Issue 190

IS IT REALLY ABOUT MAKEDONIYA-A-A?

Slavi Trifonov, the showman and crooner credited with propagating chalga culture in Bulgaria, could not have put it more plainly. As he "withdrew" his ministers from the outgoing Prime Minister Kiril Petkov's reformist government, thus causing a major political crisis, he let out a rallying cry: "It's for Makedoniya-a-a!" His message was simple, yet powerful.

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FLYING LOW

In early June a small plane flew into Bulgarian airspace from the northwest and landed at what used to be a commercial airport near Vidin. Apparently, the aircraft refuelled. It is unclear whether the pilot or pilots got any on-the-ground assistance from anyone or just poured fuel into the plane's tank from canisters. Guards from a private security company that was supposed to protect the ruins of Vidin Airport, which was abandoned in the 1990s, noticed the activity and alerted the local police. But the aircraft was quicker. She took off before the police arrived.

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QUOTE-UNQUOTE

I will speak out, you will see me, but you will hear the words of Mr Slavi Trifonov.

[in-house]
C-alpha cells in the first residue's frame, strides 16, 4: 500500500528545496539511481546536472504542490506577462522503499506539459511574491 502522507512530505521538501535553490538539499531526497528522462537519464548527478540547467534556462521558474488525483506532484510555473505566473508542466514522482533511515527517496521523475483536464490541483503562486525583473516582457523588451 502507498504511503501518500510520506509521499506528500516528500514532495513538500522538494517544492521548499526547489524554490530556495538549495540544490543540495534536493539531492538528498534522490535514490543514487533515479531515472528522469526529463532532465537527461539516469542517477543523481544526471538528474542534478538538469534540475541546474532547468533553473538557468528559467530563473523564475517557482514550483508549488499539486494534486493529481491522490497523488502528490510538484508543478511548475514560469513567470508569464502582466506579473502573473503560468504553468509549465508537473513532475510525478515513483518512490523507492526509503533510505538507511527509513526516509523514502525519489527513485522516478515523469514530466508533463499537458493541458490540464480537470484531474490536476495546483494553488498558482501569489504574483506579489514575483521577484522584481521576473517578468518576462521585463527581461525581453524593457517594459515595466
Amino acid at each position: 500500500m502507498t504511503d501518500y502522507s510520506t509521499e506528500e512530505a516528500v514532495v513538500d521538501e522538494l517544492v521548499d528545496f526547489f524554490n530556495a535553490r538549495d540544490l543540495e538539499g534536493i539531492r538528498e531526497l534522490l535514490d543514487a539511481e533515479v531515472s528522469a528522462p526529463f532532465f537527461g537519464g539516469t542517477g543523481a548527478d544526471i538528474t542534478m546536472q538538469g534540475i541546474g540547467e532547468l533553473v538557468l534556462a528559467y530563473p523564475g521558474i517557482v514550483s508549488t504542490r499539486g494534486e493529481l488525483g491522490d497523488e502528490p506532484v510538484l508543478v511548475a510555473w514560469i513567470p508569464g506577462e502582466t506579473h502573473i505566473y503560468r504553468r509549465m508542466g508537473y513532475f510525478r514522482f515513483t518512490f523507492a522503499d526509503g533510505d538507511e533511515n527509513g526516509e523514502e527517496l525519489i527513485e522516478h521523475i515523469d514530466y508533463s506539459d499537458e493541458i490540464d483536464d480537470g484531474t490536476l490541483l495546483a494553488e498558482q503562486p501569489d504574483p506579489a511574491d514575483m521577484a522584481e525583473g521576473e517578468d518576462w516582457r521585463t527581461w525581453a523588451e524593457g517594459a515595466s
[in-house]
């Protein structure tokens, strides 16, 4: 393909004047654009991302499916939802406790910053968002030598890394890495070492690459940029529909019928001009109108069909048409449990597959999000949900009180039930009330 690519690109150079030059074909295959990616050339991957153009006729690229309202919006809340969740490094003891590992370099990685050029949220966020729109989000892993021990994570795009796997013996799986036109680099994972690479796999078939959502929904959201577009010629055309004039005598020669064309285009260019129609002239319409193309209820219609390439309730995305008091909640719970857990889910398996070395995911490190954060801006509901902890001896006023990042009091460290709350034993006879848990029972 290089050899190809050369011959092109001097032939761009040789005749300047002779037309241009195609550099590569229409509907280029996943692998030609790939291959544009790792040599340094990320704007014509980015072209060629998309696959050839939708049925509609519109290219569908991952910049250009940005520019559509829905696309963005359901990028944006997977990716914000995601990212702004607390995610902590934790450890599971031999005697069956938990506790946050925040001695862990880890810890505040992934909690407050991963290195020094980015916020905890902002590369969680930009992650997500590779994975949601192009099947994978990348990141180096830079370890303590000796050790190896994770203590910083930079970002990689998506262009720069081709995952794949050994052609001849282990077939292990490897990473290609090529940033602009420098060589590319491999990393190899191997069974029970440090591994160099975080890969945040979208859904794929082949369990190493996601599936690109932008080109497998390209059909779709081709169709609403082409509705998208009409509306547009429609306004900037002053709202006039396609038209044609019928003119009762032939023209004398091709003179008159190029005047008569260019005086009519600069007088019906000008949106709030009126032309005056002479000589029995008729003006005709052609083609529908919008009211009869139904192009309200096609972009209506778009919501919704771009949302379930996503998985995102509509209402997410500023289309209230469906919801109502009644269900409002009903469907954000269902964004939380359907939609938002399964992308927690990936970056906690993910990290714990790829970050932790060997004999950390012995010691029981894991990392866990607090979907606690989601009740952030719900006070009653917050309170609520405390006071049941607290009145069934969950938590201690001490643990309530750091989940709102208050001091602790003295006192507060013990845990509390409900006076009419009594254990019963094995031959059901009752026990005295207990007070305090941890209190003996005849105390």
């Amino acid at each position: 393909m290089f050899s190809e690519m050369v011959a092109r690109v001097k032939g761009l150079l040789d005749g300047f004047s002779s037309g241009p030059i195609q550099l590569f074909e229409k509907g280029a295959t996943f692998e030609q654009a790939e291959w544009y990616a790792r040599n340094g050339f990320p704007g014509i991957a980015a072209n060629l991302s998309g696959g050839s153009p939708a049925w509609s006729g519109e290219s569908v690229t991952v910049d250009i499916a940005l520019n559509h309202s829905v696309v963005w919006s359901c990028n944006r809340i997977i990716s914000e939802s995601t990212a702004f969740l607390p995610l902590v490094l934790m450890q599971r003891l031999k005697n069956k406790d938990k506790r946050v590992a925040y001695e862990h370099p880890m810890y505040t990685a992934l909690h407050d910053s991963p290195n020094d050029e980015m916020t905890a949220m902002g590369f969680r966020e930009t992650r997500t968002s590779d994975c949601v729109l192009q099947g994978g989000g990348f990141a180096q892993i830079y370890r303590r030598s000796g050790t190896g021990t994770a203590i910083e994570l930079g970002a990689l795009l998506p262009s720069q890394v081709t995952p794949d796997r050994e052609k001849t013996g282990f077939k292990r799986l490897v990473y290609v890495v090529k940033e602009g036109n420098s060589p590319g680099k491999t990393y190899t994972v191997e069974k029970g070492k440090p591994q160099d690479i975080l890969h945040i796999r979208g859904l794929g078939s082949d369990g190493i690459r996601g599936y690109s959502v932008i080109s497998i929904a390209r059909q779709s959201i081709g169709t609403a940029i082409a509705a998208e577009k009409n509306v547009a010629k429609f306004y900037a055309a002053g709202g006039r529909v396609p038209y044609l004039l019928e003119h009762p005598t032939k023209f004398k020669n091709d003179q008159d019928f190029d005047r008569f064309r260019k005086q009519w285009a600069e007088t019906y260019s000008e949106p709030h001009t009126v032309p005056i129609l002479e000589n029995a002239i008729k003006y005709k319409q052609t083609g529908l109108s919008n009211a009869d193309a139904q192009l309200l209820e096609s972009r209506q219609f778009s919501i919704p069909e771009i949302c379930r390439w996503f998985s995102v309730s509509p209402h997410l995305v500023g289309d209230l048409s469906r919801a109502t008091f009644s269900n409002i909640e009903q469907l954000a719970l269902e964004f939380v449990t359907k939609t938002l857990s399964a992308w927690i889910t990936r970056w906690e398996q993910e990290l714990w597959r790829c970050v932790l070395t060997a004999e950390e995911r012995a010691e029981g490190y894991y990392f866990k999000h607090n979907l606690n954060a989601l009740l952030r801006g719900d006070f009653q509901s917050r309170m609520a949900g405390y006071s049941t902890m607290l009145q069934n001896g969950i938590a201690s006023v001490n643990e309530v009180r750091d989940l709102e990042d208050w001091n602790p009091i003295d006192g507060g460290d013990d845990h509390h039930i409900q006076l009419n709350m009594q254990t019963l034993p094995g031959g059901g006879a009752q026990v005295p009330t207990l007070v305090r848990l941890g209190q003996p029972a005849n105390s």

Toshko Yordanov, MP for the There Is Such a People party

Kiril Petkov would have had a long political career if he did not talk like this.

Russian Ambassador to Bulgaria Eleonora Mitrofanova

We already showed that we are not an outgoing government. The Bulgarian government and institutions are still in place and no one is above the law.

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FAIRYTALE CHURCH

When travelling near Kazanlak in the Valley of Roses (also known as the Valley of Thracian Kings), your attention will be drawn to three monuments on the slopes of the Stara Planina mountain range. The first is the silhouette of the crumbling concrete "flying saucer" of the Communist Party Buzludzha House. The second is the bulwark-ish monument to the 1877-1878 defenders of the Shipka Pass. The third is the golden domes of a Russian-style church that gleam amid the forest above the town of Shipka.

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WHAT HAPPENED AT PETROVA NIVA?

Men dressed in early 20th century military uniforms, patriotic songs and speeches, lots of banners and grilled meat stalls: if you crave attending a mass event after the end of the Covid-19 travel restrictions, consider visiting Petrova Niva in the third weekend of August.

Marked with a sombre stone monument at a picturesque bend of the Veleka river, Petrova Niva is connected to a heroic and traumatic event in Bulgarian history, the St Elijah-Transfiguration Uprising.

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